Ayer's Rock (Uluru), Northern Territory, Australia

Australian wildlife

Australia's unusual fauna and flora is due to the continent having been isolated for millions of years. Continental drift tore Australia away from Africa and Antarctica and sent it on a 45 million year journey northwards. The original mammal passengers on this journey were the marsupials and egg layers (the monotremes). About 15 million years ago, as Australia drifted closer to Asia, rodents floated and bats flew over the sea to become the first placental mammal colonists. The journey north combined with global cooling to dry Australia out and give rise to its characteristic drought and fire-resistant plants.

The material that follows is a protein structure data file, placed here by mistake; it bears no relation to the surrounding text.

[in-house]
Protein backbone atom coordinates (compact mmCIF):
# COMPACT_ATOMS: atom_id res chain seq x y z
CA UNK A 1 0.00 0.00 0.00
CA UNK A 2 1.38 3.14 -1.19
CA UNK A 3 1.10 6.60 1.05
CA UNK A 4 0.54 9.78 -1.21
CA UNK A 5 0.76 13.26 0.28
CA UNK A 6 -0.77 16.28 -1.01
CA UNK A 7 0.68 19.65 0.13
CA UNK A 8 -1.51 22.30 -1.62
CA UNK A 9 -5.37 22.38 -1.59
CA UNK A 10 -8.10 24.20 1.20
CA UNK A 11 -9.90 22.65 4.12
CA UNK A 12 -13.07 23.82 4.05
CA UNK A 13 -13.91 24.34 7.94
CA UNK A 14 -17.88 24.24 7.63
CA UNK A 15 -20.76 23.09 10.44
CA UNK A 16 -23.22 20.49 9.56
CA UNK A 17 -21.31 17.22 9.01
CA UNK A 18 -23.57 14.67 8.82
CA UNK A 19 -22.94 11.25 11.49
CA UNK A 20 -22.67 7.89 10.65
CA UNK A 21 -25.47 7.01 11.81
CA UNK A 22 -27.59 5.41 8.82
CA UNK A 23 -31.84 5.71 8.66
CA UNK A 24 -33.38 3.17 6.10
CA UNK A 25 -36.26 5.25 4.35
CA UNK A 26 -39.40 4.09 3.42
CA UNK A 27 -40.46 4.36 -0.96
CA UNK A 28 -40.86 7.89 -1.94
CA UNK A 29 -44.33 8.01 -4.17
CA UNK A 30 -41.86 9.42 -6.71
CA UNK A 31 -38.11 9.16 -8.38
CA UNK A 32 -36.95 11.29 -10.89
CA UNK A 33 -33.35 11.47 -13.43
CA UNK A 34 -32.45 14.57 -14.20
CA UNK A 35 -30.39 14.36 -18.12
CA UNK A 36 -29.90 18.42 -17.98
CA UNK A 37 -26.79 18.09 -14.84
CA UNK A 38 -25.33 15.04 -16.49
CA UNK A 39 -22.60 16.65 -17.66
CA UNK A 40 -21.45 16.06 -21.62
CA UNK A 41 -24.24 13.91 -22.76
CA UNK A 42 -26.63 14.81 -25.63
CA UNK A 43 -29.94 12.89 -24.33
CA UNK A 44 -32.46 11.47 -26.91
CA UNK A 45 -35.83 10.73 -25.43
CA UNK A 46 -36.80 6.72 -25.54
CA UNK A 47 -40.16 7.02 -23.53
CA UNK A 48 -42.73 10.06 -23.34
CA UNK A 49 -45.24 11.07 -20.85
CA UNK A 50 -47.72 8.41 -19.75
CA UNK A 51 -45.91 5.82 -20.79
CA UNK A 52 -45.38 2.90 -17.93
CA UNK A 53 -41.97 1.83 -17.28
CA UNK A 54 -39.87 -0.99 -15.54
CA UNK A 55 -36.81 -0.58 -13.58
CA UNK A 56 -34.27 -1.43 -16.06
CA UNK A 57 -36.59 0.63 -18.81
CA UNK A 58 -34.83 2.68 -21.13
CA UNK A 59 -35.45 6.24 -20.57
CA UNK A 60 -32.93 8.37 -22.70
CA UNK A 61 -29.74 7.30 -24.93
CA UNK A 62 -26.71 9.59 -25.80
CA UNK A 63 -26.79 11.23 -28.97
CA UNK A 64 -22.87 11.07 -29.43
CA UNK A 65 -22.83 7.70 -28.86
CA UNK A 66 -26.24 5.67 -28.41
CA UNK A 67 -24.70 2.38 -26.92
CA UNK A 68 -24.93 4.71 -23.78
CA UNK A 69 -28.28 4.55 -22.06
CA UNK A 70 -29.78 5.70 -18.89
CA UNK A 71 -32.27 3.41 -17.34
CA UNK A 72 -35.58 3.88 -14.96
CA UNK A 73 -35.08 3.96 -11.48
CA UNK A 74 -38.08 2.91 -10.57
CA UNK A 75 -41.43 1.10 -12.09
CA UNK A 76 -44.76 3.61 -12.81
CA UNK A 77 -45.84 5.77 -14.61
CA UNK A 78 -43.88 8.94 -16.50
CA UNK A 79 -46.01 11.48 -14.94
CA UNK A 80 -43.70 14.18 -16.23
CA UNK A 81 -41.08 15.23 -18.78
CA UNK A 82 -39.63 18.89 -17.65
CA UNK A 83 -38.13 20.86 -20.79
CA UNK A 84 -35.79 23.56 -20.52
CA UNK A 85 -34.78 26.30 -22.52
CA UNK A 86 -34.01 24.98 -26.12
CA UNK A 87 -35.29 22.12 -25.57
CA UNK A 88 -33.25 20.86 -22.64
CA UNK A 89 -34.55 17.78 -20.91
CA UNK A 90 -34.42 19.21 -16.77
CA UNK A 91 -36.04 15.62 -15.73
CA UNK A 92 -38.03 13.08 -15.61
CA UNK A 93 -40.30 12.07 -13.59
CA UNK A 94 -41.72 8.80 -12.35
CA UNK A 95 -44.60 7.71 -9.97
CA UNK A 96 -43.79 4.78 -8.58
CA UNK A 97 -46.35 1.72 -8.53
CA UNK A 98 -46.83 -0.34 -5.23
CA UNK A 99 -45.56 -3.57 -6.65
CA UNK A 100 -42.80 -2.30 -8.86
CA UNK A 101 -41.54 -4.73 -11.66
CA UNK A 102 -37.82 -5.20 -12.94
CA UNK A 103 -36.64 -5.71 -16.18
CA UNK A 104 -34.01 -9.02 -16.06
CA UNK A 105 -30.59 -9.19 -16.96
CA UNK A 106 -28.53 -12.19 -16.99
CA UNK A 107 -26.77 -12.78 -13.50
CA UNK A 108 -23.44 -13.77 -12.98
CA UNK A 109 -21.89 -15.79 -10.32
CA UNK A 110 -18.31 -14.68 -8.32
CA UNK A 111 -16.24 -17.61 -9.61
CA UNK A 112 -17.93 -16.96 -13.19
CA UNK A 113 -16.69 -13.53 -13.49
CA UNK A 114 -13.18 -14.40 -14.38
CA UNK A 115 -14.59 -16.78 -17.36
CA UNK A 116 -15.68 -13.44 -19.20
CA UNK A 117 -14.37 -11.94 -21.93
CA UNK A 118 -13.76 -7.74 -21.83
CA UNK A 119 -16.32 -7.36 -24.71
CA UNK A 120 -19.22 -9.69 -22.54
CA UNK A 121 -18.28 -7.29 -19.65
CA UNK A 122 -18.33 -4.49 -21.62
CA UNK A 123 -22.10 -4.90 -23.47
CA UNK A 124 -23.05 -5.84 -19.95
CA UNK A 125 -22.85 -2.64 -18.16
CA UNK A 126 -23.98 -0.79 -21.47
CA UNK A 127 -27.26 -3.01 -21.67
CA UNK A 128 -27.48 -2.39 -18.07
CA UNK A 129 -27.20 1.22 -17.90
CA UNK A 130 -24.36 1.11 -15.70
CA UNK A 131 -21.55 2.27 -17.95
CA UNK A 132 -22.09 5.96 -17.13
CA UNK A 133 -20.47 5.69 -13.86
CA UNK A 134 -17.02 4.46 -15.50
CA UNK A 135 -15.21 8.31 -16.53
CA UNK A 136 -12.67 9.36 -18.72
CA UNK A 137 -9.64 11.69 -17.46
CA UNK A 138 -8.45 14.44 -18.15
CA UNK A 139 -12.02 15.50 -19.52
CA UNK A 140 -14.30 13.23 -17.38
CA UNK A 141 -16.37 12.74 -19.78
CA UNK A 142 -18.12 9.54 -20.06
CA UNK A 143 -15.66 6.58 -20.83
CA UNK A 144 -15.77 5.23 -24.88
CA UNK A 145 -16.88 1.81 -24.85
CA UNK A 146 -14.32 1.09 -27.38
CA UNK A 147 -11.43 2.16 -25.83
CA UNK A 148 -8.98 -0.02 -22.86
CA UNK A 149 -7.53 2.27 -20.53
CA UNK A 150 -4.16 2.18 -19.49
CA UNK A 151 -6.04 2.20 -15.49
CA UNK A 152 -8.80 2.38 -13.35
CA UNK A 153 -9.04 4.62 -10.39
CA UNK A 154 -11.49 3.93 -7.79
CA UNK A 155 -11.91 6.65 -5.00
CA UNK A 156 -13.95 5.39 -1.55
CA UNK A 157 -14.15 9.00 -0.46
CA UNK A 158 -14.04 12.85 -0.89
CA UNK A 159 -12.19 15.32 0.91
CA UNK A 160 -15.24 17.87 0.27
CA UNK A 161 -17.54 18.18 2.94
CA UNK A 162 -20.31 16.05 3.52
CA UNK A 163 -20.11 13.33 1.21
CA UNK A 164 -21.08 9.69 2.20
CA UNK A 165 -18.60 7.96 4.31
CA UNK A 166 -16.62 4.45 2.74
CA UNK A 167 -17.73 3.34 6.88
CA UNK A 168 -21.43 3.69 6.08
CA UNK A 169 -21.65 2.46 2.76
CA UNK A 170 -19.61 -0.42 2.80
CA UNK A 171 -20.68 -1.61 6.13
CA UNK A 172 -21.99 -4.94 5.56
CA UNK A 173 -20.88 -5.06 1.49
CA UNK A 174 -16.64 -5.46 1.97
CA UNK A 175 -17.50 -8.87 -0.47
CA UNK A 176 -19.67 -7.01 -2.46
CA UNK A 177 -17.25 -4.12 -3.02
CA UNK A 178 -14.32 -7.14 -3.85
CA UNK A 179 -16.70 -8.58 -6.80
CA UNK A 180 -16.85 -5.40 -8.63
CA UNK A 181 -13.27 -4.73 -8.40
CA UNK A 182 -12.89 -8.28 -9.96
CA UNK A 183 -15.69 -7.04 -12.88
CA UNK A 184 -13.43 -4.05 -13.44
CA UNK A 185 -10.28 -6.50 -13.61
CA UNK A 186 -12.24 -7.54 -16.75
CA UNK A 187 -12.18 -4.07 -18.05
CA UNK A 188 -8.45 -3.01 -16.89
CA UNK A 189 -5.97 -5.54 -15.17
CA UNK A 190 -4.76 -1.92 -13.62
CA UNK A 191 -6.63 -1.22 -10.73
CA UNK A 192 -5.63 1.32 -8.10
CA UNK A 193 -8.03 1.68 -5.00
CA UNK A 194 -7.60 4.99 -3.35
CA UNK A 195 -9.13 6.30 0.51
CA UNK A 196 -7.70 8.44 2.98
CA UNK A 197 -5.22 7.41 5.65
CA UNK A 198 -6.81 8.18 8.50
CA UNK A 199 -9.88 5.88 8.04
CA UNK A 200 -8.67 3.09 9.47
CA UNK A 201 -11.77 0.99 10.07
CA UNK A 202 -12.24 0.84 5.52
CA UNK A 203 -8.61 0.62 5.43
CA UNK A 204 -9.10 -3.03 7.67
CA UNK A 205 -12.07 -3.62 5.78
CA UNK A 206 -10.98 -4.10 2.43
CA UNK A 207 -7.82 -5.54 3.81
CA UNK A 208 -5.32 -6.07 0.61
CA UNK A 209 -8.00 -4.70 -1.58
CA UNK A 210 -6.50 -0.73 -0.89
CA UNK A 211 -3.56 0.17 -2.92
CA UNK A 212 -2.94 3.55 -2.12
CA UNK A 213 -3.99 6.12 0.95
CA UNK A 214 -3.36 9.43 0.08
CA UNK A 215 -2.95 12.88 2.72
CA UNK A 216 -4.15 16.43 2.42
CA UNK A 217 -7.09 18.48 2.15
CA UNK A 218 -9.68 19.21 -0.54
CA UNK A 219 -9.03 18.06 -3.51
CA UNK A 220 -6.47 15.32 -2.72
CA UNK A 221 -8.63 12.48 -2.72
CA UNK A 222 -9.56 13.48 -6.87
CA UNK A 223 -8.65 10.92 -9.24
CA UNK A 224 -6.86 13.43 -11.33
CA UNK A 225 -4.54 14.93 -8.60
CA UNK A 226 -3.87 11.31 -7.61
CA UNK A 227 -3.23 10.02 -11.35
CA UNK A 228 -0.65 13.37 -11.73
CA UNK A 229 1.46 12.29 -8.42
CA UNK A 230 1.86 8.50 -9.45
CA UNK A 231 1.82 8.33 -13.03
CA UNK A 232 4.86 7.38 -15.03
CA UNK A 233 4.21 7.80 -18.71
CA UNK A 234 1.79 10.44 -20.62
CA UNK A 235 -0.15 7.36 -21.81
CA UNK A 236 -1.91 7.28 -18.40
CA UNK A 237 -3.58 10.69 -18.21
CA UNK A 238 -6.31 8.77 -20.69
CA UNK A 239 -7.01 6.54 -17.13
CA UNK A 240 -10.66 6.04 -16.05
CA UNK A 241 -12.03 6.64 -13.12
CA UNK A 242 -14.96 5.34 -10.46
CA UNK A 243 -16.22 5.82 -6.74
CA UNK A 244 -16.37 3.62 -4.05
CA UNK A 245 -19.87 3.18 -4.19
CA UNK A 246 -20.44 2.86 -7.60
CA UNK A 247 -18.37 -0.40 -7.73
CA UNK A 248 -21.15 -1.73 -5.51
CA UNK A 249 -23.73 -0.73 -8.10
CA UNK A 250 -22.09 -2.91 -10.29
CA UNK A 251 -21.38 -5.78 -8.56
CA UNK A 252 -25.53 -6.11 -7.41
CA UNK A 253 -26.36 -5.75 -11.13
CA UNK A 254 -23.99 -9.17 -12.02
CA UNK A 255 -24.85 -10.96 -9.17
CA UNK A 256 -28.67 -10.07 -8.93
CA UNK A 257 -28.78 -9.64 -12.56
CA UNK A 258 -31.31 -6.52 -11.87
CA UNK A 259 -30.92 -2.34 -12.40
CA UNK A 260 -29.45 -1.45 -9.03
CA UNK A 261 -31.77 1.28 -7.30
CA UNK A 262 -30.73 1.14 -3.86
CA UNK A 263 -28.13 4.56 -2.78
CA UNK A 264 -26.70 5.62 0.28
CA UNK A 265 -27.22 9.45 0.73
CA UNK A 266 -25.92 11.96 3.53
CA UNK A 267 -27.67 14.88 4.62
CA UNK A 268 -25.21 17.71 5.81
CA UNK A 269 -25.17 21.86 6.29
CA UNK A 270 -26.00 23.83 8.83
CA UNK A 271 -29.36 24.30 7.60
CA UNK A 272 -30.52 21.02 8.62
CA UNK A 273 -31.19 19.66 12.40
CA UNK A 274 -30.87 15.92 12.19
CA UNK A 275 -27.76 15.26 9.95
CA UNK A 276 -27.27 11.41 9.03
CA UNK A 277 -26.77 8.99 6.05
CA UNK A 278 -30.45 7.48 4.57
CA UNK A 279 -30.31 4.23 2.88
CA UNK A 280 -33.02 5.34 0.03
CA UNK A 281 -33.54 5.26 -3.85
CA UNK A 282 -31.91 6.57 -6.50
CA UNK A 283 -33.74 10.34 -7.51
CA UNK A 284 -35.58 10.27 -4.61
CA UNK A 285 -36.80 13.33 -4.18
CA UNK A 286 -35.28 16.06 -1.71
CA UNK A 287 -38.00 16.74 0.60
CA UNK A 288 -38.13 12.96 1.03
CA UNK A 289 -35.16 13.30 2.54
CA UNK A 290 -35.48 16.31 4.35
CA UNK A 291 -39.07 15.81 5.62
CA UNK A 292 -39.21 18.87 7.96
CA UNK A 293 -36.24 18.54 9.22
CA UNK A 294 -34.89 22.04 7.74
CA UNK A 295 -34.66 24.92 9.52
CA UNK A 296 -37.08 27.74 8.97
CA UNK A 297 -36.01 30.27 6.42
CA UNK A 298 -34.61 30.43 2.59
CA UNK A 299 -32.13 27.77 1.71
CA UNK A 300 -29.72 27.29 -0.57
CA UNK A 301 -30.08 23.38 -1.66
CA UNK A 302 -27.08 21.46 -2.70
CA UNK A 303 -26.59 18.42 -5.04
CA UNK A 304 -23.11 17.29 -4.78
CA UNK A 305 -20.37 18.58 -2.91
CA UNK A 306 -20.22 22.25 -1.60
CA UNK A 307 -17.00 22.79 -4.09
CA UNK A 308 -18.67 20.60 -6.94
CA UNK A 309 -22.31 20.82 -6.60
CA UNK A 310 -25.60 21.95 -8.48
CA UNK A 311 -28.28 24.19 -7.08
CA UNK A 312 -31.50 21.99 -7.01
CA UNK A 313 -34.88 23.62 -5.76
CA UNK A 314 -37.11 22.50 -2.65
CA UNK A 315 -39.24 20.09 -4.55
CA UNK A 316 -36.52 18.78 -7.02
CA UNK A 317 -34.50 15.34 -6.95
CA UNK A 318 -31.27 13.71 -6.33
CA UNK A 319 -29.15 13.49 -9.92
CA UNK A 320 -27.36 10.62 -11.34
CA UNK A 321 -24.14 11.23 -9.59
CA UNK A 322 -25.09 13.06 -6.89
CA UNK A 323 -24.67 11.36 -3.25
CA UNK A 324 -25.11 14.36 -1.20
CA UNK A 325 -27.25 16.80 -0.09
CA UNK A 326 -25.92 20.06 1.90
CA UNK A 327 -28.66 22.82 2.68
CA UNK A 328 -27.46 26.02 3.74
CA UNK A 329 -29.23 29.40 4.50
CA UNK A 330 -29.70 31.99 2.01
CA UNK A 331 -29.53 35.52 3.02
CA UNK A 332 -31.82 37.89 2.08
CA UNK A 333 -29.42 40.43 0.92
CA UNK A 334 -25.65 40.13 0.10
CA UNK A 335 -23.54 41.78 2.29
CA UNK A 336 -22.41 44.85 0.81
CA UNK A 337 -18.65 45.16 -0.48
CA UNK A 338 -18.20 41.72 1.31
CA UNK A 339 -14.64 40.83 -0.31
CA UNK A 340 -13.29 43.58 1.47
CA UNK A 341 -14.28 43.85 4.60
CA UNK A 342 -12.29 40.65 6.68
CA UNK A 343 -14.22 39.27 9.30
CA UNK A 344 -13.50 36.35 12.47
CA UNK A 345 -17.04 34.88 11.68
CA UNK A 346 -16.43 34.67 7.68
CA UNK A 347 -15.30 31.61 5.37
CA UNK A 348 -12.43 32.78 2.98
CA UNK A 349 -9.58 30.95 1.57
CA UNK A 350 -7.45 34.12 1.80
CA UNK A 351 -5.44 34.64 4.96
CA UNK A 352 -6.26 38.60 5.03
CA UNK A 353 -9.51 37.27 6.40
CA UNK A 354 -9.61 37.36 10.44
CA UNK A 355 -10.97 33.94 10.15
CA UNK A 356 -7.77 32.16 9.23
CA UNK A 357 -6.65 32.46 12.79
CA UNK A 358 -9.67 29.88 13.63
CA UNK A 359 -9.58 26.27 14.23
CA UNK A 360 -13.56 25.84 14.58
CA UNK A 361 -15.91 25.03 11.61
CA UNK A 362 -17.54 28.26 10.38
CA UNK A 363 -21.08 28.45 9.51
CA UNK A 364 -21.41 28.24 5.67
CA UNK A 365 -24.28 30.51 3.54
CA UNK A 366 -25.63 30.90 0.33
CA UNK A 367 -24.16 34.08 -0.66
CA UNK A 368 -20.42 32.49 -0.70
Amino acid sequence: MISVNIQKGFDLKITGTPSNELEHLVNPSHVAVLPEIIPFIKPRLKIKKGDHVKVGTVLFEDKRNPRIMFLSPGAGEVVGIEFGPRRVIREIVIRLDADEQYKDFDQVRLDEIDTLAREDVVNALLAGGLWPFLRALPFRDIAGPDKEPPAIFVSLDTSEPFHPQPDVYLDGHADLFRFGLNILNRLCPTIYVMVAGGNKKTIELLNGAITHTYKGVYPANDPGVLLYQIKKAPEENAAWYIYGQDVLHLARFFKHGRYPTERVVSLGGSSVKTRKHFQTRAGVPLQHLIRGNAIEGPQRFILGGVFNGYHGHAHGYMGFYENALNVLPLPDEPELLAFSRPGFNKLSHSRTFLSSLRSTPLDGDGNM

Watch video clips from past programmes (10 clips)

In order to see this content you need to have an up-to-date version of Flash installed and Javascript turned on.

View all 10 video clips

BBC © 2014 The BBC is not responsible for the content of external sites. Read more.

This page is best viewed in an up-to-date web browser with style sheets (CSS) enabled. While you will be able to view the content of this page in your current browser, you will not be able to get the full visual experience. Please consider upgrading your browser software or enabling style sheets (CSS) if you are able to do so.